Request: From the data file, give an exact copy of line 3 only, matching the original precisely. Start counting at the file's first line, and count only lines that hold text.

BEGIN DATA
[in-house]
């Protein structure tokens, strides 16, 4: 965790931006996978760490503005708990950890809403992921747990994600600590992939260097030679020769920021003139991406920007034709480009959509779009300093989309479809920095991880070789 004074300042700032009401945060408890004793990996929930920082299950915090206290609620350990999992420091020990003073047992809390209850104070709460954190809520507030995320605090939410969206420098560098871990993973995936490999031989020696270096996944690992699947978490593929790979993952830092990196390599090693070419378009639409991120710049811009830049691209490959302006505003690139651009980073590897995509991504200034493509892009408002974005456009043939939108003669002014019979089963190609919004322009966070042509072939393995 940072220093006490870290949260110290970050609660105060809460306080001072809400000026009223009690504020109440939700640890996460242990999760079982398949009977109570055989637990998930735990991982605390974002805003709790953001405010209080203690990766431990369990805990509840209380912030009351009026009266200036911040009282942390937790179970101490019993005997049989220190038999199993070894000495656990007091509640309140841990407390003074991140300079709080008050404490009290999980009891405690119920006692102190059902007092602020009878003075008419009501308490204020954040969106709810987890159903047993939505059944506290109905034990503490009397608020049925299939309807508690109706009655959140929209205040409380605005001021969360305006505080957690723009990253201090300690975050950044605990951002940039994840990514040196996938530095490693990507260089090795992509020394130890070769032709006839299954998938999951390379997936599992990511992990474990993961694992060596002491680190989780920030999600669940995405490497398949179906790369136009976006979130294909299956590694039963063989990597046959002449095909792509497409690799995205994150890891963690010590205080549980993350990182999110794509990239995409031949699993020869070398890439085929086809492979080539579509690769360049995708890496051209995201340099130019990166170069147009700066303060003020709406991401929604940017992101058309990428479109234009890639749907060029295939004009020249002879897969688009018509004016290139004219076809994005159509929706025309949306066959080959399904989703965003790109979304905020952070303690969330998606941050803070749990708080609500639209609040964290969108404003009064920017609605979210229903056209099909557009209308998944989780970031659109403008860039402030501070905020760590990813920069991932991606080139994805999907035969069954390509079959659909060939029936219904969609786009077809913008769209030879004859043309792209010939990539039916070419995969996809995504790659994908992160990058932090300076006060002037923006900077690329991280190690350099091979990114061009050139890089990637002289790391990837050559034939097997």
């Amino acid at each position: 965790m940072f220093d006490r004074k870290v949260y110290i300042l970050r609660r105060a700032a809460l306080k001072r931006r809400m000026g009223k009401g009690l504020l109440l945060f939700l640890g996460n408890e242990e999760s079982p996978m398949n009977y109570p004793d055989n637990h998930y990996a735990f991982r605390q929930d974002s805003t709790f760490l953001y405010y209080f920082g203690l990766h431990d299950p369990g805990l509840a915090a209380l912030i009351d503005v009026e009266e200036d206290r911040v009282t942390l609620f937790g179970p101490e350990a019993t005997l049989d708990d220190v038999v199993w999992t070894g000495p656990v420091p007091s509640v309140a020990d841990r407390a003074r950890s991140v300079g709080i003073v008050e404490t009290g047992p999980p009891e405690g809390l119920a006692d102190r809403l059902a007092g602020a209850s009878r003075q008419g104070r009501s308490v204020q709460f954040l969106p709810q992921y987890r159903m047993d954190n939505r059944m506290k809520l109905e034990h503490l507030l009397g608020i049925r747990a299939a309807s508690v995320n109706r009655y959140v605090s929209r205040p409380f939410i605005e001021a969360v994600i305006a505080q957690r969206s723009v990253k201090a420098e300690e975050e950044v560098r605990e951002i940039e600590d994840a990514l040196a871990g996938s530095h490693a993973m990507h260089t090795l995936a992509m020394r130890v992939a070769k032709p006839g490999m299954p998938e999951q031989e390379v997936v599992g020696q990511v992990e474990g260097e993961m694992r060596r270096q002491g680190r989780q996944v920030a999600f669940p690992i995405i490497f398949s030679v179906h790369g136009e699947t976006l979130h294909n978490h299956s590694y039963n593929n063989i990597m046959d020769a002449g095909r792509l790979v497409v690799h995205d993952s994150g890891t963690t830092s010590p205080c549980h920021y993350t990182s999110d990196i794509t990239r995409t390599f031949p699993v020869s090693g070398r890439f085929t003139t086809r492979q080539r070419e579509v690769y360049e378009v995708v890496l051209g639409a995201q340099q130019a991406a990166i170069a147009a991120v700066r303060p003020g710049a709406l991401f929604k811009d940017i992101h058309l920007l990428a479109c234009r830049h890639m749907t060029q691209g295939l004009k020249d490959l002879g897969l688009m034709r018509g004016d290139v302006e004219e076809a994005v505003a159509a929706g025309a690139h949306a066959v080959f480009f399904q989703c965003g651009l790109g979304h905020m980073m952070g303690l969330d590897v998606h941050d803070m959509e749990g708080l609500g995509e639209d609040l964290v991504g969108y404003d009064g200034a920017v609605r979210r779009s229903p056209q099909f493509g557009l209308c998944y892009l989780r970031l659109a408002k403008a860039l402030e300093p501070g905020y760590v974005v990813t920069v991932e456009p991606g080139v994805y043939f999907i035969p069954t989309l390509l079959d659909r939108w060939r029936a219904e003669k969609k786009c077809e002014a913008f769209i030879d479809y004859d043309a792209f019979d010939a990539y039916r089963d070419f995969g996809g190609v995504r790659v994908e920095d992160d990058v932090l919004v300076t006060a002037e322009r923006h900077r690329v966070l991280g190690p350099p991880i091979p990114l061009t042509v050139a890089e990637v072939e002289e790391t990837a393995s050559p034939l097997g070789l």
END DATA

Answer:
């Amino acid at each position: 965790m940072f220093d006490r004074k870290v949260y110290i300042l970050r609660r105060a700032a809460l306080k001072r931006r809400m000026g009223k009401g009690l504020l109440l945060f939700l640890g996460n408890e242990e999760s079982p996978m398949n009977y109570p004793d055989n637990h998930y990996a735990f991982r605390q929930d974002s805003t709790f760490l953001y405010y209080f920082g203690l990766h431990d299950p369990g805990l509840a915090a209380l912030i009351d503005v009026e009266e200036d206290r911040v009282t942390l609620f937790g179970p101490e350990a019993t005997l049989d708990d220190v038999v199993w999992t070894g000495p656990v420091p007091s509640v309140a020990d841990r407390a003074r950890s991140v300079g709080i003073v008050e404490t009290g047992p999980p009891e405690g809390l119920a006692d102190r809403l059902a007092g602020a209850s009878r003075q008419g104070r009501s308490v204020q709460f954040l969106p709810q992921y987890r159903m047993d954190n939505r059944m506290k809520l109905e034990h503490l507030l009397g608020i049925r747990a299939a309807s508690v995320n109706r009655y959140v605090s929209r205040p409380f939410i605005e001021a969360v994600i305006a505080q957690r969206s723009v990253k201090a420098e300690e975050e950044v560098r605990e951002i940039e600590d994840a990514l040196a871990g996938s530095h490693a993973m990507h260089t090795l995936a992509m020394r130890v992939a070769k032709p006839g490999m299954p998938e999951q031989e390379v997936v599992g020696q990511v992990e474990g260097e993961m694992r060596r270096q002491g680190r989780q996944v920030a999600f669940p690992i995405i490497f398949s030679v179906h790369g136009e699947t976006l979130h294909n978490h299956s590694y039963n593929n063989i990597m046959d020769a002449g095909r792509l790979v497409v690799h995205d993952s994150g890891t963690t830092s010590p205080c549980h920021y993350t990182s999110d990196i794509t990239r995409t390599f031949p699993v020869s090693g070398r890439f085929t003139t086809r492979q080539r070419e579509v690769y360049e378009v995708v890496l051209g639409a995201q340099q130019a991406a990166i170069a147009a991120v700066r303060p003020g710049a709406l991401f929604k811009d940017i992101h058309l920007l990428a479109c234009r830049h890639m749907t060029q691209g295939l004009k020249d490959l002879g897969l688009m034709r018509g004016d290139v302006e004219e076809a994005v505003a159509a929706g025309a690139h949306a066959v080959f480009f399904q989703c965003g651009l790109g979304h905020m980073m952070g303690l969330d590897v998606h941050d803070m959509e749990g708080l609500g995509e639209d609040l964290v991504g969108y404003d009064g200034a920017v609605r979210r779009s229903p056209q099909f493509g557009l209308c998944y892009l989780r970031l659109a408002k403008a860039l402030e300093p501070g905020y760590v974005v990813t920069v991932e456009p991606g080139v994805y043939f999907i035969p069954t989309l390509l079959d659909r939108w060939r029936a219904e003669k969609k786009c077809e002014a913008f769209i030879d479809y004859d043309a792209f019979d010939a990539y039916r089963d070419f995969g996809g190609v995504r790659v994908e920095d992160d990058v932090l919004v300076t006060a002037e322009r923006h900077r690329v966070l991280g190690p350099p991880i091979p990114l061009t042509v050139a890089e990637v072939e002289e790391t990837a393995s050559p034939l097997g070789l």